Mushroom Nutrition Facts and Health Benefits


Verywell / Alexandra Shytsman

Mushrooms are fungi, which is a separate kingdom of life from plants and animals. Technically, they are not a vegetable, but they are often used and served as a vegetable in recipes. They are a low-calorie, high-fiber food choice that can be used diversely in cooking. Mushrooms add a savory flavor to recipes but are very low in sodium, making them a healthy choice.

Mushroom Nutrition Facts

The following nutrition information is provided by the USDA for 1 cup (70g) raw mushroom pieces or slices.

  • Calories: 15
  • Fat: 0.2g
  • Sodium: 4mg
  • Carbohydrates: 2.3g
  • Fiber: 0.7g
  • Sugars: 1.4g
  • Protein: 2.2g


One cup of raw mushrooms contains only 15 calories and 2.3 grams of carbohydrate. Mushrooms are also a good source of fiber, particularly the soluble fiber beta-glucan.

Mushrooms have a naturally low glycemic index, and studies have even been done on the effects of medicinal mushrooms for diabetes control. There is not sufficient, conclusive evidence on the use of mushrooms for diabetes, however.

The glycemic load of a food item takes into account serving size, and, for mushrooms, it is estimated to be low at a value of 2. Mushrooms are presumed to have little negative effect on blood glucose or insulin response due to their low carbohydrate content.


Mushrooms have only a minuscule amount of fat, most of which is polyunsaturated fat. As a result, mushrooms are considered a heart-healthy food choice.


Mushrooms provide a small amount of protein: 2.2 grams per cup. This is only 4% of your daily needs, so you should be sure to eat protein-rich foods, such as legumes, nuts, dairy, meat, or fish, as part of a balanced diet.

Vitamins and Minerals

Mushrooms are full of micronutrients. They are a good source of copper, niacin (vitamin B3), pantothenic acid (vitamin B5), potassium, phosphorus, and iron. B vitamins assist in the release of energy from carbohydrate, protein, and fat.

Copper assists in energy production and iron utilization. It also maintains the integrity of connective tissues and assists antioxidant enzymes. Potassium is important for maintaining fluid and electrolyte balance. It is also required for proper nerve and muscle conduction and may help to lower blood pressure. Iron is a mineral that is needed for the synthesis of hemoglobin, DNA, amino acids, neurotransmitters, and certain hormones.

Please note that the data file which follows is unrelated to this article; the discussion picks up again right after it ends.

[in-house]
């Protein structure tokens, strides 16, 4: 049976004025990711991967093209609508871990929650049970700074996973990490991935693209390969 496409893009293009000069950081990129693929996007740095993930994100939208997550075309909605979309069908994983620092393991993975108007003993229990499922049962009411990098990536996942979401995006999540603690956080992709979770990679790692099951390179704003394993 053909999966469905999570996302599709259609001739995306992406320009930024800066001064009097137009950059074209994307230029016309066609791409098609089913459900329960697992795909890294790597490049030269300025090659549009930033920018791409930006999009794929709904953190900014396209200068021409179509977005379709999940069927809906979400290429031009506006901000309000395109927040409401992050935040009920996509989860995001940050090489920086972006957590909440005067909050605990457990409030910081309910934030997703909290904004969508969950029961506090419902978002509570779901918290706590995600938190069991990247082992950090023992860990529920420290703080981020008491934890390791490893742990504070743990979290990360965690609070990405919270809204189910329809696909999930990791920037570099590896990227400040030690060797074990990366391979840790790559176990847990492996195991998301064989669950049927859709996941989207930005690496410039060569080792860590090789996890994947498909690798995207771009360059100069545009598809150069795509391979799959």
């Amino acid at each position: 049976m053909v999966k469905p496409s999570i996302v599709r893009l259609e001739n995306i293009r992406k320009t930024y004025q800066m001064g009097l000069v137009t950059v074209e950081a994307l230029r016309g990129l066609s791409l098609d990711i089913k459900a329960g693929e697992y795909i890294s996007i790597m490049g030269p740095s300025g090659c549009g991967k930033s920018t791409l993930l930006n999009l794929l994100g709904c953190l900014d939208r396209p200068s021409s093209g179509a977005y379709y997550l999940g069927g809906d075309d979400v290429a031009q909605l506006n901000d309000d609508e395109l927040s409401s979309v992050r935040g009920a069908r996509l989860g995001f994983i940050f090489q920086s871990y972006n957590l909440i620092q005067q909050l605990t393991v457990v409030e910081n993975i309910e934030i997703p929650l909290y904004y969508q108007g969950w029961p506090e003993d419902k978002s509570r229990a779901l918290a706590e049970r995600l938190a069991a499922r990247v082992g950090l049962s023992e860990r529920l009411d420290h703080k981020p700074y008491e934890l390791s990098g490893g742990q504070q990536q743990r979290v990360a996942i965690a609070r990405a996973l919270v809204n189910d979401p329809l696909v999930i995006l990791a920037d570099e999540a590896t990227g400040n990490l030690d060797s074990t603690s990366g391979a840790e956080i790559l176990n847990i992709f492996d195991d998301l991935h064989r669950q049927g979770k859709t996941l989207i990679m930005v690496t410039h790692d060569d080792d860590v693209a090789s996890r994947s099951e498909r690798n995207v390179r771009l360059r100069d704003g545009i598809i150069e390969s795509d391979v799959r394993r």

Health Benefits

A total of 126 health-related functions are thought to be produced by medicinal mushrooms and fungi. Research is ongoing about the potential for using mushrooms to improve health, prevent, or manage health conditions.

In addition to the many vitamins and minerals mushrooms contain, they have also been found to have high levels of some antioxidant compounds. All of these compounds can be beneficial to health.

Fights Cell Damage

Antioxidants have been shown to fight oxidative stress and inflammation, which contribute to signs of aging and to the development of chronic diseases. Several varieties of mushrooms, such as porcini and white button mushrooms, are high in the antioxidants glutathione and ergothioneine, which are not found in many other plant foods.

Improves Brain Function

Consuming mushrooms may also help slow the cognitive decline that comes with aging, according to both the antioxidant research above and a study of over 600 people aged 60 and over.

Supports Bone Health

Some mushrooms sold in stores have been treated with UV light to increase their vitamin D stores. These treated mushrooms are one of the best sources of vitamin D. Vitamin D is important for healthy bones. Eating these mushrooms has the same benefit as getting vitamin D from supplements or from sun exposure.

Normally, mushrooms are not a good source of vitamin D. The exception is wild mushrooms, but eating them can be risky if you are unable to determine which are edible and which are toxic.

Lowers Risk of Diabetes